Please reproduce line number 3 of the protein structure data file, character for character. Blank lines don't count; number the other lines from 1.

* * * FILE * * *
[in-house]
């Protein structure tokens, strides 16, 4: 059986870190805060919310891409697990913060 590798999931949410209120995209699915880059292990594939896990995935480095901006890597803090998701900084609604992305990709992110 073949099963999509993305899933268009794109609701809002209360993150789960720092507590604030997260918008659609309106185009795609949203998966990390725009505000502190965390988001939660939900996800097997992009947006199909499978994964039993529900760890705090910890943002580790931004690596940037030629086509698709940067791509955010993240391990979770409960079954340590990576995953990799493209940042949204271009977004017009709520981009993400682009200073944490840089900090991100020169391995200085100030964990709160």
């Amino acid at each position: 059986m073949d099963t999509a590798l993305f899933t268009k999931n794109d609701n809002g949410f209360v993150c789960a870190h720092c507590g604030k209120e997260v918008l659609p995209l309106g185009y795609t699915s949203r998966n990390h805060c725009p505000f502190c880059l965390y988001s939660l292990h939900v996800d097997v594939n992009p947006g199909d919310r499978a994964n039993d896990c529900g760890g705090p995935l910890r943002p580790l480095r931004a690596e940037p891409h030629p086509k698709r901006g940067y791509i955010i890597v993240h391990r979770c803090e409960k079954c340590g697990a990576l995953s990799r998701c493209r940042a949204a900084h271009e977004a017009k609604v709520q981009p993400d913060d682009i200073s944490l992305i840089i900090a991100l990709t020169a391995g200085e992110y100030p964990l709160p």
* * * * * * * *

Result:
């Amino acid at each position: 059986m073949d099963t999509a590798l993305f899933t268009k999931n794109d609701n809002g949410f209360v993150c789960a870190h720092c507590g604030k209120e997260v918008l659609p995209l309106g185009y795609t699915s949203r998966n990390h805060c725009p505000f502190c880059l965390y988001s939660l292990h939900v996800d097997v594939n992009p947006g199909d919310r499978a994964n039993d896990c529900g760890g705090p995935l910890r943002p580790l480095r931004a690596e940037p891409h030629p086509k698709r901006g940067y791509i955010i890597v993240h391990r979770c803090e409960k079954c340590g697990a990576l995953s990799r998701c493209r940042a949204a900084h271009e977004a017009k609604v709520q981009p993400d913060d682009i200073s944490l992305i840089i900090a991100l990709t020169a391995g200085e992110y100030p964990l709160p």